The problem is that there's always some percentage of folks who are saying that the sky is falling.

The fact that their wrong 364 days of the year doesn't seem to phase them. The one day their right, they trumpet it from the rooftops and proclaim themselves genuises.


Kinda like democrats. Big Grin Actually, they're never right. Wink


________________________________________________________
SIGforum: For all your needs!
Imagine our influence if every gun owner in America was an NRA member! Click the box>>>
 
Posts: 33401 | Location: NW Indiana | Registered: November 22, 2002Reply With QuoteReport This Post
Member
Picture of old rugged cross
posted Hide Post
quote:
but that's why I moved the bulk of my funds to a wealth management company.


I always cringe when I hear something like this.

Don' t think there is not an inherent risk in paying someone to do what you could do for yourself. Do you think they have more interest in your financial future than you do?

I understand handing it off to someone and hoping it works out. I don't and that does not mean it will work out for me either.




"Practice like you want to play in the game"
 
Posts: 11320 | Registered: September 21, 2005Reply With QuoteReport This Post
I believe in the
principle of
Due Process
Picture of JALLEN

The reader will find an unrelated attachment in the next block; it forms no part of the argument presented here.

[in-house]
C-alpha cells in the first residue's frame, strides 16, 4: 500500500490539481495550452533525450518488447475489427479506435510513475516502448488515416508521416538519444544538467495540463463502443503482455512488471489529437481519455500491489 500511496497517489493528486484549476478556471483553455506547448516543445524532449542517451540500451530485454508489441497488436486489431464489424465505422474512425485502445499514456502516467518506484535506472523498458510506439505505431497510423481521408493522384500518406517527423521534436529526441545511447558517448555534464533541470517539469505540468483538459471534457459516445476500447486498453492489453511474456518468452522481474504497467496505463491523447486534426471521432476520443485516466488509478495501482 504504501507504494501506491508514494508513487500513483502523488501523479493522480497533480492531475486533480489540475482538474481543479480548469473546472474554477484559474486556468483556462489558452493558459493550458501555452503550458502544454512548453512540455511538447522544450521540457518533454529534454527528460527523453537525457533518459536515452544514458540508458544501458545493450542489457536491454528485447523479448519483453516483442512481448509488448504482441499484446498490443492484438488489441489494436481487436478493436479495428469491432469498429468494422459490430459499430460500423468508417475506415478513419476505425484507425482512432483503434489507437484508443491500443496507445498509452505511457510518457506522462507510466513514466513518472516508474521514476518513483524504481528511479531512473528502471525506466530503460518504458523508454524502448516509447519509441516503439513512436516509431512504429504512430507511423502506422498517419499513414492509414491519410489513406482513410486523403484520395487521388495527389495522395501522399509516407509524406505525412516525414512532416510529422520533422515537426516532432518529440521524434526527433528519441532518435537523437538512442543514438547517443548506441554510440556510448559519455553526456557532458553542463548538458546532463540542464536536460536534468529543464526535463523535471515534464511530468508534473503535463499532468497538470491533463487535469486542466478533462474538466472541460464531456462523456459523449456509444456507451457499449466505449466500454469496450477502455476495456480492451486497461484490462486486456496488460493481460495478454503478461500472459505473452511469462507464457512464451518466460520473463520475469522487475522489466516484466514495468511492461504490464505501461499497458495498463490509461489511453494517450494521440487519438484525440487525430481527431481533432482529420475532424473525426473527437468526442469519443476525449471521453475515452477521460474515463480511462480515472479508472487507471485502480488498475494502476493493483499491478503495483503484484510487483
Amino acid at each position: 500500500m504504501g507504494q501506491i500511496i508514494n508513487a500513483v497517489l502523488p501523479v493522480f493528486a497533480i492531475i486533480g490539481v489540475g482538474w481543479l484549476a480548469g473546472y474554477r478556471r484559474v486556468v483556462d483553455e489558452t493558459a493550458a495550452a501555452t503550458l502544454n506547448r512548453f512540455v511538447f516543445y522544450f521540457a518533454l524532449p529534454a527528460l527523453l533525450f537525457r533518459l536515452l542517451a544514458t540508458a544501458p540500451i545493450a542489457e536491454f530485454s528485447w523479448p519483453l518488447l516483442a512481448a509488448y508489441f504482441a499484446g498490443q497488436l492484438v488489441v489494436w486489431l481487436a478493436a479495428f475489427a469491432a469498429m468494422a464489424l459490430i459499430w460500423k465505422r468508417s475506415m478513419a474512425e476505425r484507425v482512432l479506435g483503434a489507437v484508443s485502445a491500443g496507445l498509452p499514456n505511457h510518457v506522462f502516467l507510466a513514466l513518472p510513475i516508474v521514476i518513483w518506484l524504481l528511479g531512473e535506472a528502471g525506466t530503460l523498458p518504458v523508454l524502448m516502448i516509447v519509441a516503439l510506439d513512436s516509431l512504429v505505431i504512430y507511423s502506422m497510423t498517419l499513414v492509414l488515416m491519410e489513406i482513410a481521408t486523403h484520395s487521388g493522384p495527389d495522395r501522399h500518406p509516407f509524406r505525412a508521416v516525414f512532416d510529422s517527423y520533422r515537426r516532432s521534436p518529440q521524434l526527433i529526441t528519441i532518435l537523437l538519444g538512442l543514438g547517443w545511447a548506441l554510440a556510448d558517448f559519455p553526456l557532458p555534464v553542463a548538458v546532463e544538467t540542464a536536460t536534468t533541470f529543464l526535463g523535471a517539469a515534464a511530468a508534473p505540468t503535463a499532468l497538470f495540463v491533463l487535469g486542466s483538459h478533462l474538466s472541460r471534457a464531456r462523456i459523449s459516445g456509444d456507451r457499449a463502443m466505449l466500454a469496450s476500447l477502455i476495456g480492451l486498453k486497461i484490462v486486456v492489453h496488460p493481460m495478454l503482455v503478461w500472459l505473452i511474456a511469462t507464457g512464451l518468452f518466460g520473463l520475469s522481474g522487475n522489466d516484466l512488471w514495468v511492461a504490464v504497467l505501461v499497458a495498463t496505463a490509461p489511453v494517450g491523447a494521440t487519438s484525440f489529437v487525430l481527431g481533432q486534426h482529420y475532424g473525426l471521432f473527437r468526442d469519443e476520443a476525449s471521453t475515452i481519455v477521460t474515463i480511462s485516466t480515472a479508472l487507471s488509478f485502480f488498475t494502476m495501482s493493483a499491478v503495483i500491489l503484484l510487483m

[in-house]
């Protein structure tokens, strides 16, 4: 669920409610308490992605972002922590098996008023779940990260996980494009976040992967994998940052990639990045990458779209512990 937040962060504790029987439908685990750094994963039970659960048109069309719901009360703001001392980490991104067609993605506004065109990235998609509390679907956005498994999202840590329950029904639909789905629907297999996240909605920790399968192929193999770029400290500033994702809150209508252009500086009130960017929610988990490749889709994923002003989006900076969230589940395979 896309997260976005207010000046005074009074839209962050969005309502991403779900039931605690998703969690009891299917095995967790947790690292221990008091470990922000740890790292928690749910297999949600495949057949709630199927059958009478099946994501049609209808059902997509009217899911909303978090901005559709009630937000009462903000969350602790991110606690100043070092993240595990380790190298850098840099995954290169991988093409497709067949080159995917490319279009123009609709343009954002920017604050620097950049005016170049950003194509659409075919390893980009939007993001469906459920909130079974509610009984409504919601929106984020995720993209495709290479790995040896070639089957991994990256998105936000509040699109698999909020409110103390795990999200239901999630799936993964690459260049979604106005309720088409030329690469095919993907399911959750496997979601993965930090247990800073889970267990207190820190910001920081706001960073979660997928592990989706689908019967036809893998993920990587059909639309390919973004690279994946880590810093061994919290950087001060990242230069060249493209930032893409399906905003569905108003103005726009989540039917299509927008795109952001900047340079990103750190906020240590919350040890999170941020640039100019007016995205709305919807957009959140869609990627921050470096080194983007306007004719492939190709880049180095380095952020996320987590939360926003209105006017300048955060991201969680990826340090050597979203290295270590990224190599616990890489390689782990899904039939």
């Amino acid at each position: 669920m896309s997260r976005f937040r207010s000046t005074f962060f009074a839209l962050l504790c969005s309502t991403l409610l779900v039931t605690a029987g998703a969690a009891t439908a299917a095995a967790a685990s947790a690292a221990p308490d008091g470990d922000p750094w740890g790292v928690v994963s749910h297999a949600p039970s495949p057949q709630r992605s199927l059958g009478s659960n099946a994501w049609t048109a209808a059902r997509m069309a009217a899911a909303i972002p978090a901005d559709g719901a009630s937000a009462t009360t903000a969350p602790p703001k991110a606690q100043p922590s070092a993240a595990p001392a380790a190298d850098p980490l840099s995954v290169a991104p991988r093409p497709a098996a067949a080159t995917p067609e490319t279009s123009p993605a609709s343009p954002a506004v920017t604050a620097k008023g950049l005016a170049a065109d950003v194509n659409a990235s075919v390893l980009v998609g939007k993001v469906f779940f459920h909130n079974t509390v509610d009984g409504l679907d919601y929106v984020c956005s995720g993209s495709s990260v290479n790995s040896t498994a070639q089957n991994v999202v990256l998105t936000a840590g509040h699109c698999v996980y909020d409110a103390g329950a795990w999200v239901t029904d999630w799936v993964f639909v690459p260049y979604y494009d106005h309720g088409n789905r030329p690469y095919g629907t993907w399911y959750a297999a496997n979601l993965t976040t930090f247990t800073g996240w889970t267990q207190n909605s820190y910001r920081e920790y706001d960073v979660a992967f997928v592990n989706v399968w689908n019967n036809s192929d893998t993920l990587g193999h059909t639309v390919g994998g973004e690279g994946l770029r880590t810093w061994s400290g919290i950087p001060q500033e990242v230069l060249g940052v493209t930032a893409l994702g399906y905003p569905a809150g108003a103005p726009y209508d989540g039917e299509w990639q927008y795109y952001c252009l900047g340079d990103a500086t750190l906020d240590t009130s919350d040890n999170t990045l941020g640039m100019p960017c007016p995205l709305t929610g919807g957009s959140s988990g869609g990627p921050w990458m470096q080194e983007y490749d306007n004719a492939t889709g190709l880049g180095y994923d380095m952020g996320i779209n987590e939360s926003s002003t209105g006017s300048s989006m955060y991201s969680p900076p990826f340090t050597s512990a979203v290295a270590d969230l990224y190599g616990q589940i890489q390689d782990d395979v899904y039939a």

posted Hide Post
quote:
Originally posted by CoolRich59:
quote:
Originally posted by bigredfish:

I've been following the debt mess for a while, and many way smarter than me believe it wont take much to pop the bubble.


The problem is that there's always some percentage of folks who are saying that the sky is falling.

The fact that their wrong 364 days of the year doesn't seem to phase them. The one day their right, they trumpet it from the rooftops and proclaim themselves genuises.


One of the common scams involves building a record of being right all the time.

You start with a number of names, say, 16,000. You write a letter with a very definite "prediction" about market movement and mail it to half of the names. You write another letter with the opposite prediction and send that letter to the other half.

After the prediction comes true for half of them, you write two more letters, one up, one down, and send those letters to the 8,000 folks who received your "right" letter. Once that "prediction" has happened, you send out another letter to the 4,000 who received the "right" letter. Wait. Repeat this again, to the 2,000 who received your prediction letter that happened. These folks have seen 4 straight "right" calls now. 1000 of them will get another "right" letter, and most of those will send you money if they haven't already.